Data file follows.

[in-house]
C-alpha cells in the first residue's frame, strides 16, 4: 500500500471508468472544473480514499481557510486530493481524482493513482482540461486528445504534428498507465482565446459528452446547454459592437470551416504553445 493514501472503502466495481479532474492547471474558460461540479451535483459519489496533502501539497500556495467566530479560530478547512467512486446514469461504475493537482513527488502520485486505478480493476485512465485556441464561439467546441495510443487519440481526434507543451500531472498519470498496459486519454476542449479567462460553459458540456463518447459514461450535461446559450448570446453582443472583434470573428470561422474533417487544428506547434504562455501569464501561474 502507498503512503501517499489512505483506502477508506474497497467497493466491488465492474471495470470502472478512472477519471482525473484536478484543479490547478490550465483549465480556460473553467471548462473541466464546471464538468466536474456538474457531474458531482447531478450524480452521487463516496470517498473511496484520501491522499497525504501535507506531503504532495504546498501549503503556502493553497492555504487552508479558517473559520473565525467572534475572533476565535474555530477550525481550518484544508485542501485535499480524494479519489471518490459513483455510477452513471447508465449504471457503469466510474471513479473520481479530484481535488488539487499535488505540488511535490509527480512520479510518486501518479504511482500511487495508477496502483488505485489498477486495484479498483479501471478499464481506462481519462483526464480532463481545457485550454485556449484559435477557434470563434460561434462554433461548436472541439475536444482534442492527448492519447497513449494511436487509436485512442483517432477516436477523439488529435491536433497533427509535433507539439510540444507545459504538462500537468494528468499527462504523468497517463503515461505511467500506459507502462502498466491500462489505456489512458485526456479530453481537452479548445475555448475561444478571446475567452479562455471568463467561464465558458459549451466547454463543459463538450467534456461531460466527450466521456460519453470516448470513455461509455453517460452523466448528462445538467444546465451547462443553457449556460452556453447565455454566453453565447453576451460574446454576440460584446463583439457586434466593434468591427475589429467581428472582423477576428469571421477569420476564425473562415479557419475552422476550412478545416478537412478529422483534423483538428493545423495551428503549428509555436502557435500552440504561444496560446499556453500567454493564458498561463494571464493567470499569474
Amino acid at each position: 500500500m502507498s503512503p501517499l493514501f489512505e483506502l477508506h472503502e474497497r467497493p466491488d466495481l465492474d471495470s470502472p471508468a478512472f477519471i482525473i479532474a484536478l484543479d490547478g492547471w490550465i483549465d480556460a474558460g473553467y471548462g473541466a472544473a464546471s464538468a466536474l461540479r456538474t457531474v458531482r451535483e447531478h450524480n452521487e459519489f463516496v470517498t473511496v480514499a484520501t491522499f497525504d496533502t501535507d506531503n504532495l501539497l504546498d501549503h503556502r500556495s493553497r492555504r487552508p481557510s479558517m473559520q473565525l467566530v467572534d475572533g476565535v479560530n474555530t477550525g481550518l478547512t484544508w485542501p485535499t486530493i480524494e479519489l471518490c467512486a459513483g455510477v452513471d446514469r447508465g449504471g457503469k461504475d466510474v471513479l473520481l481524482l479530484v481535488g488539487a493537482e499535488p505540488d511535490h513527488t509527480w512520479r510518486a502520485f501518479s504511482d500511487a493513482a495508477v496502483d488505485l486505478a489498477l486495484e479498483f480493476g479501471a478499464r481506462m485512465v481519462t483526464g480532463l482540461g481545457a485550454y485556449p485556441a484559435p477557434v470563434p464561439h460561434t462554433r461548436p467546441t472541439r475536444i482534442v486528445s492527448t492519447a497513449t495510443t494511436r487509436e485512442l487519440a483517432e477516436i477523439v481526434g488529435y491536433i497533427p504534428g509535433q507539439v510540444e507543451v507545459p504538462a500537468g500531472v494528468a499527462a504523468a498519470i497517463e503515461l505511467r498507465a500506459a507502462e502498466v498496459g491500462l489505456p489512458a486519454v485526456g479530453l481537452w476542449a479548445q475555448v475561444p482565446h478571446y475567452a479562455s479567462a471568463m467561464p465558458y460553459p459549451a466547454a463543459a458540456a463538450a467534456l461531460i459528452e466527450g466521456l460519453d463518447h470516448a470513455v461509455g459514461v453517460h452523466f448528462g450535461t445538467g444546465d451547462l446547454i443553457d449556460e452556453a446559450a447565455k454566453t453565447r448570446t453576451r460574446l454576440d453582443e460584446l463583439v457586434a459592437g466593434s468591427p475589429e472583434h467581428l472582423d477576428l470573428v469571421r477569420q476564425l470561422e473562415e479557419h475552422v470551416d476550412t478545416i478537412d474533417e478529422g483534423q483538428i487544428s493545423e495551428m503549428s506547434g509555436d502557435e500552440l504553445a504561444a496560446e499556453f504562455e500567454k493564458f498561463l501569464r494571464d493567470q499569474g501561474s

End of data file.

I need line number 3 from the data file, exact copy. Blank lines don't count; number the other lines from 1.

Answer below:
Amino acid at each position: 500500500m502507498s503512503p501517499l493514501f489512505e483506502l477508506h472503502e474497497r467497493p466491488d466495481l465492474d471495470s470502472p471508468a478512472f477519471i482525473i479532474a484536478l484543479d490547478g492547471w490550465i483549465d480556460a474558460g473553467y471548462g473541466a472544473a464546471s464538468a466536474l461540479r456538474t457531474v458531482r451535483e447531478h450524480n452521487e459519489f463516496v470517498t473511496v480514499a484520501t491522499f497525504d496533502t501535507d506531503n504532495l501539497l504546498d501549503h503556502r500556495s493553497r492555504r487552508p481557510s479558517m473559520q473565525l467566530v467572534d475572533g476565535v479560530n474555530t477550525g481550518l478547512t484544508w485542501p485535499t486530493i480524494e479519489l471518490c467512486a459513483g455510477v452513471d446514469r447508465g449504471g457503469k461504475d466510474v471513479l473520481l481524482l479530484v481535488g488539487a493537482e499535488p505540488d511535490h513527488t509527480w512520479r510518486a502520485f501518479s504511482d500511487a493513482a495508477v496502483d488505485l486505478a489498477l486495484e479498483f480493476g479501471a478499464r481506462m485512465v481519462t483526464g480532463l482540461g481545457a485550454y485556449p485556441a484559435p477557434v470563434p464561439h460561434t462554433r461548436p467546441t472541439r475536444i482534442v486528445s492527448t492519447a497513449t495510443t494511436r487509436e485512442l487519440a483517432e477516436i477523439v481526434g488529435y491536433i497533427p504534428g509535433q507539439v510540444e507543451v507545459p504538462a500537468g500531472v494528468a499527462a504523468a498519470i497517463e503515461l505511467r498507465a500506459a507502462e502498466v498496459g491500462l489505456p489512458a486519454v485526456g479530453l481537452w476542449a479548445q475555448v475561444p482565446h478571446y475567452a479562455s479567462a471568463m467561464p465558458y460553459p459549451a466547454a463543459a458540456a463538450a467534456l461531460i459528452e466527450g466521456l460519453d463518447h470516448a470513455v461509455g459514461v453517460h452523466f448528462g450535461t445538467g444546465d451547462l446547454i443553457d449556460e452556453a446559450a447565455k454566453t453565447r448570446t453576451r460574446l454576440d453582443e460584446l463583439v457586434a459592437g466593434s468591427p475589429e472583434h467581428l472582423d477576428l470573428v469571421r477569420q476564425l470561422e473562415e479557419h475552422v470551416d476550412t478545416i478537412d474533417e478529422g483534423q483538428i487544428s493545423e495551428m503549428s506547434g509555436d502557435e500552440l504553445a504561444a496560446e499556453f504562455e500567454k493564458f498561463l501569464r494571464d493567470q499569474g501561474s